There are few ways to get closer to a city than with a bike ride. For over four years, Ride OKC has illuminated a different, deeper side of the metro through their tours. Focusing on history, architecture, and local businesses, Ride OKC is committed to providing a communal experience rather than the rigid, congested tours that are commonplace.
Founded by Ryan and Ashely Fogle, the couple were inspired by a bike tour they happened upon in Vancouver while they were dating.
“I’ve been an avid cyclist before then, but I had never heard of a bike tour at the time,” said Ryan. “We rode with a local, knowledgeable guide that showed us a lot of cool stuff we didn’t find in the travel books we researched.”
Additionally, Ryan and Ashley were taken aback by the social nature of the tour, as they quickly made friends with several of the other riders. When they returned to Oklahoma, the experience stuck at the back of Ryan’s mind. An architect, Ryan was designing the south endzone of OU’s football stadium when he was by the Museum of Art to lead a bike tour over downtown’s architecture. Expecting attendance to be overwhelming, Ryan was taken aback as nearly a hundred people arrived ready-to-ride on a Saturday morning. Shortly thereafter, he led several other non-profits to inquire about tours. The local desire for such an experience was clear.
After completing his work at Owen Field, Ryan converted his bonus into the foundation for Ride OKC. Today, they operate with a fleet of twenty bikes and multiple guides. They offer private tours that require a minimum of three riders, as well as a regular cycle of brewery and architecture tours. Special editions outings, like the Halloween tour led by local author and supernatural historian Jeff Provine, have become annual traditions.
Due to the pandemic, many of the larger rides have been modified.
“With COVID, we’ve reduced our normal tours from 15 riders to 10. We’ve also heightened our cleaning standards, and the rentals we offer are now made through contactless delivery. Since we’re primarily outdoors, we don’t require face masks while riding, but they are necessary for our more immersive tours.” Said Ryan.
There are several options available to those seeking to participate. Ride OKC allows participants to bring their own bike for a 20% discount off of their tour. For their rentals, Ryan and Ashley went through several prototype fleets before settling on the Priority Classic Plus from designer Dave Weiner. Lightweight, versatile, and innovative in its use of a belt system over a chain, Ryan found the model emphasizes comfort and safety.
Ride OKC also offers smaller versions of their bikes for children under 10-years-old. They also have wagons available for up to two children, and a co-pilot that converts the standard rentals into anoptional, tandem bicycle.
Each tour is approximately 10 miles and lasts from two to three hours. Despite the length, frequent stops and a casual pace makes Ride OKC an accessible option for anyone who is curious. Their guides are meticulous in charting their routes, avoiding any areas with steep hills and hazardous streetcar tracks.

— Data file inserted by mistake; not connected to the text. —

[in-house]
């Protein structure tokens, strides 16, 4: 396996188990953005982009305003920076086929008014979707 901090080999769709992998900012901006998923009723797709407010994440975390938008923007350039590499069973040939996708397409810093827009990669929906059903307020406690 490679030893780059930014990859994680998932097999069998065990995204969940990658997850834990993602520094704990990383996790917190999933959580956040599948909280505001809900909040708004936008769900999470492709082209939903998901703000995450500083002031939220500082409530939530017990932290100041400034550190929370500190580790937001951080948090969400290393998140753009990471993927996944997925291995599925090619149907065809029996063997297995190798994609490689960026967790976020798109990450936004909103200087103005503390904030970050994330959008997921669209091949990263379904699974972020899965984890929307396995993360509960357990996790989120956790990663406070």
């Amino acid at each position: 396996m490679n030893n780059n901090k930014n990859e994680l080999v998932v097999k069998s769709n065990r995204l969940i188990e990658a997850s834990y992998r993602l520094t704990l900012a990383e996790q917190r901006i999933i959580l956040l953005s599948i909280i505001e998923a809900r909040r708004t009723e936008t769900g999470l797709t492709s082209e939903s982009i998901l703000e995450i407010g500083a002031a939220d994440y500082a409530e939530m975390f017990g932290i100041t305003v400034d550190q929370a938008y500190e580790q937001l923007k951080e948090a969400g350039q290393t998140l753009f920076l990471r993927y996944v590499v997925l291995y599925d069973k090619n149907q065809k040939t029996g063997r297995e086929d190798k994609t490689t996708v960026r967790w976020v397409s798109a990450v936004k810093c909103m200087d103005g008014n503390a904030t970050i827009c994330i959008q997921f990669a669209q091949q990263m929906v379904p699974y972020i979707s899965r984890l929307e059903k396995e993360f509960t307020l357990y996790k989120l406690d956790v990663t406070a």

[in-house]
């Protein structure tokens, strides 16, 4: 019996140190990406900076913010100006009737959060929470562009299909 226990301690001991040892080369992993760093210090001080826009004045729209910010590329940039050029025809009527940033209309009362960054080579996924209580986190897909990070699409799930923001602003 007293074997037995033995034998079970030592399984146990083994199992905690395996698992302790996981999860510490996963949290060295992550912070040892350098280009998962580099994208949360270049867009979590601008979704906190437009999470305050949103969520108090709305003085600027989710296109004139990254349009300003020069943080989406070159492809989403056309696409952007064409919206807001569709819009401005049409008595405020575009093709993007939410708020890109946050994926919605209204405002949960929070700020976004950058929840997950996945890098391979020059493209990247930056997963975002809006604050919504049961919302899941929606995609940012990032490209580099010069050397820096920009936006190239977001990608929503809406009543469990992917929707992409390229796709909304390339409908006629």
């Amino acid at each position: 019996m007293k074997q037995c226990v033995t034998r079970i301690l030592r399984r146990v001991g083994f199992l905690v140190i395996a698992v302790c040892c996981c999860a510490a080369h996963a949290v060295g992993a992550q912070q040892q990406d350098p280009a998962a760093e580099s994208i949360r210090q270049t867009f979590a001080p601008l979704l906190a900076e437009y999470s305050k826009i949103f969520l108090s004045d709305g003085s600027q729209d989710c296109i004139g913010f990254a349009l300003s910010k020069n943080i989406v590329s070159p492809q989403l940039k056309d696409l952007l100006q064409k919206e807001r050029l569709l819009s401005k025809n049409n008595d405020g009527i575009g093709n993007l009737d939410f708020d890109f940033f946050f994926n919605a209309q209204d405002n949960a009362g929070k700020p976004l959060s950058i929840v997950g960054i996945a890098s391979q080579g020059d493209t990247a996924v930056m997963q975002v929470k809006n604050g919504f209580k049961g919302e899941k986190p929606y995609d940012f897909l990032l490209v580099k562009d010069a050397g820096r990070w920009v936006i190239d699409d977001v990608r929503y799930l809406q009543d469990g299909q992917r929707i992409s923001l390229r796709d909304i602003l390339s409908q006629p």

“Ride OKC makes you feel like a kid again. Most of the people that ride with us haven’t ridden a bike since they were young. Once you get that exhilaration of riding, it opens you up to see things in a different way, regardless of whether you’re a tourist or a local.” Said Ryan.
Ryan found most tours tend to focus on the big attractions, as if the only thing worth seeing and learning about is what would be printed on a postcard. Ride OKC isn’t focused on just learning about the city, but being a part of it. Riders are not so much encouraged to go off-track as they are to engage in a conversation and to let their mind wander.
“Seeing the city through the eyes of a local is pretty hard to do sometimes unless you read a lot. Ride OKC is a good way for locals to reconnect with the city because there’s always something new to see. We’re everchanging.” Said Ryan.
Just as the city has grown, so to have the aspiration of Ride OKC. Ryan has wrestled with the idea of converting the trailer into something more stationary, like a coffee shop, bar, or even a hostel similar to bike tours outside of the U.S. Additionally, Ryan feels there’s potential for bike tours while outside of OKC. Cities like Norman and Guthrie offer a rich history that seems to have only been tapped by those closest to them.
However, there is still a vast amount of culture in the metro itself that is unfortunately
barred from safely touring by bike. Part of Ride OKC’s mission lies in advocacy. Ryan finds much of the city’s east and south sides are filled with local businesses and historically significant, but a lack of bike lanes makes it difficult for his team to plan tours in the areas. Thus, Ride OKC have become advocates for developing safe, new structures for bike riders and pedestrians. Ryan feels with a little bit of awareness and a presence at city council meetings, they will inevitably evoke change.
“I think every city has stories to tell, and we have a pretty good model to help tell them.” Ryan said.
To book a tour or rent a bike, visit www.rideokc.com or call (405) 309-9696.